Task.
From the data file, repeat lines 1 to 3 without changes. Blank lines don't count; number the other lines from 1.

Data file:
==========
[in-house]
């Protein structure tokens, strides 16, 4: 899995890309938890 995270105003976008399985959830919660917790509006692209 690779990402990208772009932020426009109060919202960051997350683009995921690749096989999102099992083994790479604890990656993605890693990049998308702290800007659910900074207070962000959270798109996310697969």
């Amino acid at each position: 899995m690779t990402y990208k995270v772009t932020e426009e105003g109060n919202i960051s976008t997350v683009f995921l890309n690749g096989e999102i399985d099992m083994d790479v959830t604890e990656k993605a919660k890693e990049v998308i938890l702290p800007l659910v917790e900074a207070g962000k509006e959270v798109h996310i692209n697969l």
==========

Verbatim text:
[in-house]
């Protein structure tokens, strides 16, 4: 899995890309938890 995270105003976008399985959830919660917790509006692209 690779990402990208772009932020426009109060919202960051997350683009995921690749096989999102099992083994790479604890990656993605890693990049998308702290800007659910900074207070962000959270798109996310697969």
């Amino acid at each position: 899995m690779t990402y990208k995270v772009t932020e426009e105003g109060n919202i960051s976008t997350v683009f995921l890309n690749g096989e999102i399985d099992m083994d790479v959830t604890e990656k993605a919660k890693e990049v998308i938890l702290p800007l659910v917790e900074a207070g962000k509006e959270v798109h996310i692209n697969l």